Googling around a bit netted me https://www.daphne-emu.com:9443/mediawiki/index.php/OpenMAX which helpfully details what needs to happen here. We read a frame, encapsulate it (or as much as will fit) in a buffer, and send it to the hardware. We do this up to 120 times (which is just shy of 5s of video) to allow the decoder to fetch enough data to understand what it's dealing with. At some point, we hope that the thing will have announced that its output port has changed state; if it hasn't, we bail out as it doesn't think there's any video to decode. Potentially, if you have a file with some very long GOPs, and it doesn't start at the beginning of a GOP (eg. you've got a slice of broadcast video that's not quite within spec) 120 frames won't be enough. Typically you won't need more than 12.

You'll see some av_bitstream_filter stuff in there; if you feed it H.264 (to reduce the bitrate, for example), you may find that without that filter, the decoder won't recognise it; the decoder is expecting Annex B framing, and that's what calls to that patch up. You can ignore this if you're just using MPEG 2. I don't know about VC1.

After the decoder has announced it's output port has changed state, we get the state of it, and feed it, unchanged, to the encoder's input port. That configures the encoder with details like the frame size and how it's laid out in memory. Then we setup the tunnel between the decoder's output and the encoder's input, transition the encoder to Idle, and configure the bits we want: bitrate, colour format, and whatnot.

(The aspect ratio should be set here, too, but for some reason the values we need for Freeview broadcast 16:9 aspect ratio content -- 64/45 -- is invalid. I don't know why this is. Patch it up in the container).

For interest's sake, I now dump some information about the encoder: what it can encode to, etc.

Next we enable the relevant ports, set them to executing, and enter the main loop.

The main loop is basically the same as the first loop: obtain a frame from avformat, feed it to the decoder, wait for a frame from the encoder, write it to disc. Repeat until EOF. Really, this shouldn't be a copy of the first loop, but the setup guff between them should be in a function that's called once when the output port state changes.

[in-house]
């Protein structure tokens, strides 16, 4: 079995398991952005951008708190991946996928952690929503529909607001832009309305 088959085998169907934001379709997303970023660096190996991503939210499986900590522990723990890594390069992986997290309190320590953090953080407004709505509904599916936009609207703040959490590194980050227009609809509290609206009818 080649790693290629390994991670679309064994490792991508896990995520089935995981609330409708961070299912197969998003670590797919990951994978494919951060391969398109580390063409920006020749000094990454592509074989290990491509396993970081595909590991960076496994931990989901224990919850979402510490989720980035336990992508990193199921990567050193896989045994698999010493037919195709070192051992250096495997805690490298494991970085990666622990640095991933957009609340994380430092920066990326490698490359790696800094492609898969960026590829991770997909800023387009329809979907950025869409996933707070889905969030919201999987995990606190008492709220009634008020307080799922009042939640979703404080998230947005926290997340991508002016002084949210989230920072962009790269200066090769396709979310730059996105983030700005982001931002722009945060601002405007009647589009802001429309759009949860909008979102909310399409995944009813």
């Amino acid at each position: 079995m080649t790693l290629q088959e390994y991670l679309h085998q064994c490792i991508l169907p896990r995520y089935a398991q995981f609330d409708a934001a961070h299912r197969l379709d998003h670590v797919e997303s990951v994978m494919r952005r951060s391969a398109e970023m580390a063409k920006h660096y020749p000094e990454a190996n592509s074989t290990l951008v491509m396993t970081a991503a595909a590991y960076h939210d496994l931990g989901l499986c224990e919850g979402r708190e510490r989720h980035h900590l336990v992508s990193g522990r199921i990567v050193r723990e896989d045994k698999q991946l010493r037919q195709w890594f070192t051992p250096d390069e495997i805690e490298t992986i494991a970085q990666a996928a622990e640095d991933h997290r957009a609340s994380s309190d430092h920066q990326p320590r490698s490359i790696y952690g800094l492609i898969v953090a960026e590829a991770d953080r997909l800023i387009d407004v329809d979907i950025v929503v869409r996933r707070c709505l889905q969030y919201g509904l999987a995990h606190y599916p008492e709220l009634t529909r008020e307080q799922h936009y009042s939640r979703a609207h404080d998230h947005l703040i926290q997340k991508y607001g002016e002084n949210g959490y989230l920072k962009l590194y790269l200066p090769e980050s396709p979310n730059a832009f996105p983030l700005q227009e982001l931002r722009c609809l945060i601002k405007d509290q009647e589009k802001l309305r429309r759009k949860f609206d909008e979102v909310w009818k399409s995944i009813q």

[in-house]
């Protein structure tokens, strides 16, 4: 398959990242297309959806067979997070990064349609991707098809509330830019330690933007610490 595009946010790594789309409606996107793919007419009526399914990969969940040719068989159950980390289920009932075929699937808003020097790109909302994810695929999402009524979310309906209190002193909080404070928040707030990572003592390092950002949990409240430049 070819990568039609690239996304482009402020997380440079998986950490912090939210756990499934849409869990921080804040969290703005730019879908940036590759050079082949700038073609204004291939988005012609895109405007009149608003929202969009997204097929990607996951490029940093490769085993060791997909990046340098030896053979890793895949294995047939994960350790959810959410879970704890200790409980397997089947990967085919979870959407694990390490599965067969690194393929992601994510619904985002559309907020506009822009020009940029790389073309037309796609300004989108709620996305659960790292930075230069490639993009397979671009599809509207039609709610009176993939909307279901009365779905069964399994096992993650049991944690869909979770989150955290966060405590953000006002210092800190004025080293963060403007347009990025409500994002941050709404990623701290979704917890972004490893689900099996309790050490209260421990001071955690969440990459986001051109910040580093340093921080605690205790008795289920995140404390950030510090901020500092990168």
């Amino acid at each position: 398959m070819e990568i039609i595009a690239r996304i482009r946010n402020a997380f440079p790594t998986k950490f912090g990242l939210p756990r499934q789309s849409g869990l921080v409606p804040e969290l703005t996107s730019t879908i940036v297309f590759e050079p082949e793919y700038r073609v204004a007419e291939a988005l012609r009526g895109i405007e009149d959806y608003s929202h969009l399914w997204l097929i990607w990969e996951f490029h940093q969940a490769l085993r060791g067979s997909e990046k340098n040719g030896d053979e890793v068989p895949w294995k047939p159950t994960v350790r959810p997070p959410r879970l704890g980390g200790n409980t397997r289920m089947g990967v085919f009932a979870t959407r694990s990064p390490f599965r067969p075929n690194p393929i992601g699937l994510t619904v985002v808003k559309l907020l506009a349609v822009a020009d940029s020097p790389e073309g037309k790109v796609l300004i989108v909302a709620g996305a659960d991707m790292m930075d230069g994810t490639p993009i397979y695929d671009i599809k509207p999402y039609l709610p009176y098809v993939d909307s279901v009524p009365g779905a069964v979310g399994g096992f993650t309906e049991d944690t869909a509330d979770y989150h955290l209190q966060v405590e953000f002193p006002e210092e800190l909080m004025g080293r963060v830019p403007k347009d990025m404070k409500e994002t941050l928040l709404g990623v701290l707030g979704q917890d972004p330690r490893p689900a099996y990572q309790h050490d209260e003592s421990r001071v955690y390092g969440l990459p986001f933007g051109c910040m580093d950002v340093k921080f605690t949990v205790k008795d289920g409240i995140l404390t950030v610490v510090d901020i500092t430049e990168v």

The output is a file containing raw H.264 NAL units. It's playable with ffplay, but not much else (including, much to my surprise, mplayer).

Things to do:

* You say you want to scale the output: you'll want to bolt in the scaler between the decoder output and the encoder input; you'll need to do that between the two loops.

* Timings. At no point do I bother with timings, of any form. This is bad, and needs fixing. You cannot currently feed it video and remux it back into a container expecting the audio in sync.

* Consolidate the two loops. Really, that should come first.

* Remove the abomination that is DUMPPORT(). There is no universe in which I will accept things like that in production code.

* Rather than disposing of anything that isn't the first video stream, remux them back into a container with libavformat.

* Handle the EOF state more gracefully. ATM it just bombs out, but really a special last-frame buffer should be set through the pipeline, which will cause the encoder to dump the last frames of data.

* Do some commandline parsing, to set things like the bitrate and potentially the frame size if you're scaling.

* Make the text output prettier.

Er, hmm. This got a bit bigger than I'd expected. Any questions, let me know...
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by Beach » Sun Dec 09, 2012 6:15 pm
Thanks man. Wow pretty elaborate. And for your last remark. It could'nt be large enough. For now I'll just try and follow your steps. Questions will come up I'm sure.

Some Austrian actor in an American movie said:
''I'll be back''
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by Beach » Mon Dec 10, 2012 4:10 pm
I am trying to implement the scaling bit. However, it seems that scaling is not supported by the Rpi

Code: Select all
   ...................
MAKEME(pfmt, OMX_VIDEO_PARAM_PORTFORMATTYPE);
   pfmt->nPortIndex = encportidx+1;
   pfmt->nIndex = 0;
   pfmt->eCompressionFormat = OMX_VIDEO_CodingAVC;
   pfmt->eColorFormat = OMX_COLOR_FormatYUV420PackedPlanar;
   pfmt->xFramerate = viddef->xFramerate;

        MAKEME(scaletype, OMX_CONFIG_SCALEFACTORTYPE);
   scaletype->nPortIndex = encportidx+1;
   scaletype->xWidth = 0x8000;
   scaletype->xHeight = 0x8000;
   OERR(OMX_SetConfig(m4, OMX_IndexConfigCommonScale, scaletype));

   pixaspect->nPortIndex = encportidx+1;